The battle with the Evil Inclination can only be won by subjugating all we possess to the will of Hashem. Only then can the Yetzer Hara be taken into captivity.


Based on the teachings of Moreinu v‘Rabbeinu Hagaon Hatzaddik Rabbi David Chananya Pinto, shlita

 How To Merit Hashem’s Blessing

 "These shall stand for the sake of the curse upon Mt. Eval: Reuven, Gad, Asher, Zevulun, Dan, and Naftali” (Devarim 27:13).

The Ohr HaChaim HaKadosh, may his merit protect us, writes that when Bnei Yisrael heard the 98 curses that were pronounced in this week’s parashah, they became overwhelmed with dreadful fear about their situation and ran to Moshe Rabbeinu that he might reveal to them their future.

The question is, why were Bnei Yisrael so overcome with terror after hearing the curses of this week’s Parashah, and not after hearing those recorded in Parashat Bechukotai?

Answers the Ohr HaChaim HaKadosh, there exists a difference between one who is personally maledicted and one who is cursed as part of the general public. When one is cursed personally, he senses that the curse has teeth, is significant and has import. However, when one is cursed as part of the general public, each person thinks the curse will not be carried out upon him personally but rather only spread out over the entire community. In Parashat Bechukotai the curses were stated to the community as a whole and thus, the individual members of the nation did not feel so threatened. However, the curses of Parashat Ki Tavo were directed personally at each and every individual and so the heart of each person was shaken to the core.

It is completely clear that in order for Hashem to forgive Bnei Yisrael and bear their sins, it is incumbent upon them to return to Him with complete teshuvah. Thereby, the curses will be transformed into unbelievable blessings.


 When we contemplate our surroundings, we do not sense the atmosphere described in the holy books regarding the preparatory dread that prevailed in former good days as the Y’mei HaDin drew closer. Why is that?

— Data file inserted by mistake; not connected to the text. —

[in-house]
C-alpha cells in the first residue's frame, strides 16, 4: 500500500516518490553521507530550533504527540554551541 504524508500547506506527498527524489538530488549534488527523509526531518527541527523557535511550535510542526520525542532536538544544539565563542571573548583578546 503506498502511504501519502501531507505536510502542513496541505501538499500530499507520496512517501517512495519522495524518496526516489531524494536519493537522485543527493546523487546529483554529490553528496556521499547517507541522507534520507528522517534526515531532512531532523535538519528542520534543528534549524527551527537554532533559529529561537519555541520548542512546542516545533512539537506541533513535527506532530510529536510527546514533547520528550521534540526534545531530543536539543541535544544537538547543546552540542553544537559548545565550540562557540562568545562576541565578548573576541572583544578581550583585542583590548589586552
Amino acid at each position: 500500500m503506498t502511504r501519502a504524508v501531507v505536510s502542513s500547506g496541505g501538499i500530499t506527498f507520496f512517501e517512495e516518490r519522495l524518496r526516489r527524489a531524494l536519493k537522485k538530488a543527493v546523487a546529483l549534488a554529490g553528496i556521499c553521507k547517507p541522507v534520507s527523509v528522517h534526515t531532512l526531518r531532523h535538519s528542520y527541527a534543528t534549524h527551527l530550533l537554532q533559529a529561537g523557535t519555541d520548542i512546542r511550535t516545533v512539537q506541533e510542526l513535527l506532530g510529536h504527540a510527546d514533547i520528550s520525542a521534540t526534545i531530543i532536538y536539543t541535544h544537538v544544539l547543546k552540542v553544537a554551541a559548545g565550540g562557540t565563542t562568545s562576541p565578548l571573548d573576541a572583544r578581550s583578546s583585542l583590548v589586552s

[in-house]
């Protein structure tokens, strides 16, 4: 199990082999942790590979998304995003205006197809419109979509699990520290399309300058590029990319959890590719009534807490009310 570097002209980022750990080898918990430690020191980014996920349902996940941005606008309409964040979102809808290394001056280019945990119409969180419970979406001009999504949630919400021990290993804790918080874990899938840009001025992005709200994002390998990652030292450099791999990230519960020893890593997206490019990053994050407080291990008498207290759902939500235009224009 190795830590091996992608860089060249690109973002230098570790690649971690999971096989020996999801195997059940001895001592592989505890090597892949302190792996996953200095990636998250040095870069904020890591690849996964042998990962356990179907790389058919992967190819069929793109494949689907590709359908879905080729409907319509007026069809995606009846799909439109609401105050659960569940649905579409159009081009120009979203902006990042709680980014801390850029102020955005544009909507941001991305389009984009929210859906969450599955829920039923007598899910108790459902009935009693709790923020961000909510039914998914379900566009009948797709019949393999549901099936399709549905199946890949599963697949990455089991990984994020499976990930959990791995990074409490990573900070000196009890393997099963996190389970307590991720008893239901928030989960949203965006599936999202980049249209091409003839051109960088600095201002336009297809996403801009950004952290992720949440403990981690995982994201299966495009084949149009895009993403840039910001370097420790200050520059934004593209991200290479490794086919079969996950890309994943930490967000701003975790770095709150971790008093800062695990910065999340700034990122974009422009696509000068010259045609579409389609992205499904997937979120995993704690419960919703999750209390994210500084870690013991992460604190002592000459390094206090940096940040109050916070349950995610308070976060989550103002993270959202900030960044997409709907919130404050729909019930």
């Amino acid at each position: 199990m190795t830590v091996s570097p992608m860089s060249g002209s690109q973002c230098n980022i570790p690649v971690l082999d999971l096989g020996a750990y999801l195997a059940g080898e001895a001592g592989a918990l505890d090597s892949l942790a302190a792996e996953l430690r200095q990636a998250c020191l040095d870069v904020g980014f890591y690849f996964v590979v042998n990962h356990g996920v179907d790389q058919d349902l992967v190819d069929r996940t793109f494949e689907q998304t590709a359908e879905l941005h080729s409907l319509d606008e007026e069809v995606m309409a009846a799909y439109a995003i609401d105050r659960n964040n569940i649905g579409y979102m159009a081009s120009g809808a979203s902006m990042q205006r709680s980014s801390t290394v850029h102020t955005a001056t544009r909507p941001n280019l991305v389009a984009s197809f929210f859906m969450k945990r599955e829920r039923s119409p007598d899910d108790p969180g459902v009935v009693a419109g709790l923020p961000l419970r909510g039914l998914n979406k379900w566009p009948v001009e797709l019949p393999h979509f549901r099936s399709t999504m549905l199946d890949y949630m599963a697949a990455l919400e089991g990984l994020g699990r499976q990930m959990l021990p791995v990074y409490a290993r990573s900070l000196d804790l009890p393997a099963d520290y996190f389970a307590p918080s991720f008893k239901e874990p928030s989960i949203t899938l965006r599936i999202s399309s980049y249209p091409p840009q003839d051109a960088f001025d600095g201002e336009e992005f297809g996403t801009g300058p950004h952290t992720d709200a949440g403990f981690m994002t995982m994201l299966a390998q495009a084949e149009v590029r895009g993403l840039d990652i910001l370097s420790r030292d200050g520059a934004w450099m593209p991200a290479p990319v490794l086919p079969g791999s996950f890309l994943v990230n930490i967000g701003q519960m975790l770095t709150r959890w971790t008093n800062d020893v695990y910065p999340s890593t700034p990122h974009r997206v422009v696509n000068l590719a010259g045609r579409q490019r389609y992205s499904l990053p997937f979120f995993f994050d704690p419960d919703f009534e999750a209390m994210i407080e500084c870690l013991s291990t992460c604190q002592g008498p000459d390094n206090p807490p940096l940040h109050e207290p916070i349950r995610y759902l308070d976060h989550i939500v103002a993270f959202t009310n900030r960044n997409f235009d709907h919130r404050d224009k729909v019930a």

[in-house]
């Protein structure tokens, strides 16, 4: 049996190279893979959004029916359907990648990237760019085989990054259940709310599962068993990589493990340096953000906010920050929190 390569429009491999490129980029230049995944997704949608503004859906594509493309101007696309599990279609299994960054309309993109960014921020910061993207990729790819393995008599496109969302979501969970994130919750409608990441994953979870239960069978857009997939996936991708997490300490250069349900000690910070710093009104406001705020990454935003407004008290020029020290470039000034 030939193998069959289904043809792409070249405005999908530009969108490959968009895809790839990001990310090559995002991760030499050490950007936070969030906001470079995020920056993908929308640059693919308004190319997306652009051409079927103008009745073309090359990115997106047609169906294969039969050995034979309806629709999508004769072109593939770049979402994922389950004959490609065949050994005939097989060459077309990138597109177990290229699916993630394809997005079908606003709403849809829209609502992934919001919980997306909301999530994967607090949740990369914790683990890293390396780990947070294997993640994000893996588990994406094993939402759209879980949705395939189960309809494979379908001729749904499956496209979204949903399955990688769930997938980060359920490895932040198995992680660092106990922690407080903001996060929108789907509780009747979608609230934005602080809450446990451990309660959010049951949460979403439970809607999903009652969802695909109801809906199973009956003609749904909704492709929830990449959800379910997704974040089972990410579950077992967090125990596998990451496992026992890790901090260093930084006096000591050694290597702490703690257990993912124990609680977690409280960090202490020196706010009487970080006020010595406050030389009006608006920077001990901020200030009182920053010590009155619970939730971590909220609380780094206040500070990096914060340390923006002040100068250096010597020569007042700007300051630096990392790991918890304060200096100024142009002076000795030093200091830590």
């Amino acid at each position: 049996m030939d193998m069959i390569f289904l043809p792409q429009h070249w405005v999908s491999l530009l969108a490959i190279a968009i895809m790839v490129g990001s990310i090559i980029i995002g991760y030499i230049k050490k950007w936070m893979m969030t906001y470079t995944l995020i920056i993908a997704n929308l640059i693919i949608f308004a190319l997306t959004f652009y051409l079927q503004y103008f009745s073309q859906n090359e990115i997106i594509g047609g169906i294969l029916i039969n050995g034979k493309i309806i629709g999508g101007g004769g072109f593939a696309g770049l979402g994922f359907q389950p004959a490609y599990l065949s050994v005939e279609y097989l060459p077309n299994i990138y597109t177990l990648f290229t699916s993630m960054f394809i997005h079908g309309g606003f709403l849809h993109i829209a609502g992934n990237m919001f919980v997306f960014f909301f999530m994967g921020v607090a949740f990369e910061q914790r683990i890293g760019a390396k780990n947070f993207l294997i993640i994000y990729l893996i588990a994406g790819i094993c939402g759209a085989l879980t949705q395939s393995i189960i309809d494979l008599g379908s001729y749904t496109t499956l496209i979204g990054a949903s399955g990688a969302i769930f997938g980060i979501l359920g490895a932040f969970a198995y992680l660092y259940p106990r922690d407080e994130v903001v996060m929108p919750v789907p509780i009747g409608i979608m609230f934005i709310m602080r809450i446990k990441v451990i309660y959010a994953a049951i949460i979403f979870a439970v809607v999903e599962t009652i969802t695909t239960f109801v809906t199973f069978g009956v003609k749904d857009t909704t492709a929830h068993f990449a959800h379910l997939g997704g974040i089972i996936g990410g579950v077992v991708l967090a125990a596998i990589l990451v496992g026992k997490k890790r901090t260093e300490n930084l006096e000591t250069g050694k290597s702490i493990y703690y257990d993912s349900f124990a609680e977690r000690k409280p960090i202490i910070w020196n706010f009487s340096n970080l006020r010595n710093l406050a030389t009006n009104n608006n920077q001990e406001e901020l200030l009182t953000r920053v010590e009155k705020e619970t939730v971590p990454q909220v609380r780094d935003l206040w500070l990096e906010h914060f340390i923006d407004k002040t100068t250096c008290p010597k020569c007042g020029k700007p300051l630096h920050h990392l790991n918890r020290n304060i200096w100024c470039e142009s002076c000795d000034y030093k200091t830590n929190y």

Maran Rosh Yeshiva HaGaon Rabbi Aharon Leib Shteinman zt”l summarized this in one sentence: The fuss over the material things of this world prevent us from experiencing the dread of the coming judgement.

The reason we are so cold, that we do not sense the days of judgement with trepidation, is because we are so overconfident in ourselves and our situation. In the olden days, when the world was not so luxurious and full of leisure, people were not so connected to electronic devices and they could feel dependent on the mercies of Hashem. At that time, Elul was Elul and Rosh HaShanah was Rosh HaShanah. As luxury increases and we continue to think how permanent our situation is, we fail to realize how dependent we are on the kindness of Hashem.

We witness so many tragedies, how people fall like flies, how one moment they are full of life and the next instant they are lifeless. Others are racked with dreadful, frightening and excruciating diseases. And yet, we are complacent, for the leisure of this world fools us completely to think that we are installed here permanently.

How can we possibly succeed in becoming sensitized to the atmosphere of fear and dread of the days of judgement? HaGaon Rabbi Dov Yaffe zt”l, the Mashgiach of Yeshivat K’far Chasidim, brought this home to our hearts and minds by asking us to reflect upon the emotional equilibrium of a patient facing a dangerous operation who is unaware of the risks involved in his surgery. When he sees however, that the doctors and medical experts involved in his case are themselves worried about his condition, the extent of the danger confronting him becomes abundantly clear.

We need to remember that the fear and worry about our future is itself a source of merit for us, as HaGaon HaTzaddik Rabbi Eliyahu Lopian zt”l illustrated. When he was in Russia, two fellows were accused of the identical offense and put on trial. One fellow sat trembling during the entire court proceedings. He was eventually found not-guilty. His friend sat in court the whole time combing his hair and fixing his tie and other clothing, totally calm and at peace. The verdict handed down to the second fellow was immediate execution. Hence, Reb Elya reminded us that we need to tremble in fear for our future, and this itself will be a source of merit for us.


 Are You Waiting for Shabbat To End?

 “Since you did not serve Hashem your G-d with joy and gladness of heart” (Devarim 28:47).